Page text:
Political games drive awayDale Johnson is a 33-year-old Racine guy who, as he puts it, “never gave a %*@$.”
By: By Mike Nichols, Superior Telegram
Dale Johnson is a 33-year-old Racine guy who, as he puts it, “never gave a %*@$.”
“Didn’t care” about politics at all until the recall, he said, standing outside a Methodist church along Washington Avenue where he voted last Tuesday. Never even cast a ballot before, not once — until he felt compelled by what he describes as the “heated scene.”
“I voted for Walker,” he said.
Johnson and lots of others like him — relatively young, irreverent, resistant to easy labels — make up the fastest growing and largest political demographic in America: independent voters.
Almost four in ten Americans — 38 percent — now call themselves independents — the largest percentage in at least 75 years and far more than consider themselves either Democrats or Republicans, according to the Pew Research Center. The percentage is similar in Wisconsin, where many independents are deeply distrustful of both parties.
Ted Hordecky, a former Illinois guy who now lives in Kenosha and voted at the First Assembly of God on 75th Street went for Tom Barrett. But he’s not a Democrat any more than a Republican.
“They can’t get anything done,” he said of the parties. “It seems like the Democrats want to give everything away, and the Republicans are just for big business.”
It’s much more than dissatisfaction with the issues, though, that drives independents away from the parties nowadays. Identifying yourself as a member of a party immediately turns a conversation into a “flamefest,” said Alexander Vogel, a 26-year-old Beloit guy standing outside Central Christian Church, a polling spot on Milwaukee Road.
“It’s like, ‘You are of the opposite party. I must argue with you. We must disagree,’” he said.
Both parties have much smaller tents than they used to. The Republican Party has become increasingly dominated by self-described conservatives while self-described liberals make up a larger percentage of Democrats, according to a Pew analysis. People who describe their views as “moderate” have largely turned into independents.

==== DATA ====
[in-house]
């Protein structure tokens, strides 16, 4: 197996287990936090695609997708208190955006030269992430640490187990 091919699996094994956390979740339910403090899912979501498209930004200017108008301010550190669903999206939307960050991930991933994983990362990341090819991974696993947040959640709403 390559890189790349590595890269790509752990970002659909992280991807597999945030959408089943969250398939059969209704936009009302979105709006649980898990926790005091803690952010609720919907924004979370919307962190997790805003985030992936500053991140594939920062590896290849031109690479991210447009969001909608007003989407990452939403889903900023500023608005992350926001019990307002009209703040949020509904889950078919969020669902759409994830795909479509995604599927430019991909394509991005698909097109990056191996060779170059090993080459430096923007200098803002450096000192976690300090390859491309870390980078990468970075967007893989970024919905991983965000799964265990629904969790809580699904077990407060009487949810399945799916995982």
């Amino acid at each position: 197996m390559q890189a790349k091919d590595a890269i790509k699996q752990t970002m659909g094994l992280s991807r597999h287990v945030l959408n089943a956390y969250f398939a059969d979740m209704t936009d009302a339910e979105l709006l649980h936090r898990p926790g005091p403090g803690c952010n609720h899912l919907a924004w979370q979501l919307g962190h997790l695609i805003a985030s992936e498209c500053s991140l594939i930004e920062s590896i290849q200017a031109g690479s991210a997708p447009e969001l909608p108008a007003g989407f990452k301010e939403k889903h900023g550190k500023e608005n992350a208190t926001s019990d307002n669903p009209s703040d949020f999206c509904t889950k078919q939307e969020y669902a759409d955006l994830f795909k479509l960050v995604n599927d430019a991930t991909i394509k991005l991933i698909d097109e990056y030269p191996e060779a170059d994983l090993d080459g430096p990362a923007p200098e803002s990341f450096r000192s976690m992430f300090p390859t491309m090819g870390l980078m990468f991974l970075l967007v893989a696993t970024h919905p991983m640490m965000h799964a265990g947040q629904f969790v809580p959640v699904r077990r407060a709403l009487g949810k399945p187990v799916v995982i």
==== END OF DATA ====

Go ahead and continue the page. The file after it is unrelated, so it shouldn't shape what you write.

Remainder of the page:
Something else has happened as well, though. The number of people who consider themselves conservative or liberal but also independent has grown as well — and Vogel is an example of why.
Vogel, the independent, is also a self-described conservative who resists party labels because “we are getting polarized and that is not a good thing.”
Anyone who has the misfortune of accidentally reading a post by an anonymous, partisan troll or bloviating blogger, or who has heard some of the party soldiers with sharpened tongues knows that. Volume and shrillness has replaced intellect, nuance and wit as the coin of the realm in American political debate.
If you announce your political affiliation, half the people you meet don’t want to deal with you as an individual, says Vogel. He says, for his part, he still wants to know what individual politicians bring “personally” to an office.
Like a majority of independents last Tuesday, he voted for Walker and helped give the incumbent the victory. And yet, a narrow majority of independents also say they approve of Barack Obama.
Barrett clearly targeted them when he relentlessly tried to paint Walker as a rock star to the far right, a jab that might have made independents leery if the Milwaukee mayor could have made the label stick. He couldn’t, and Walker likely benefitted from another fact as well.
Just as lots of Wisconsinites tire of the endless name-calling by party hard-liners, they are also empathetic to the victims of the attacks. No politician in Wisconsin has ever been attacked on a more personal level than Scott Walker, and that backfired in the end on the left-wing partisans who, over and over again, called him Hitler and a tyrant.
Walker signaled immediately after his victory that Wisconsin has had enough of the name-calling and labeling.
Independents could have told you that a long, long time ago.
Mike Nichols is a syndicated columnist who spent 18 years writing about Wisconsin for the Milwaukee Journal Sentinel. He is now a senior fellow at the Wisconsin Policy Research Institute. This column represents only his personal opinion. Contact him at MRNichols@wi.rr.com.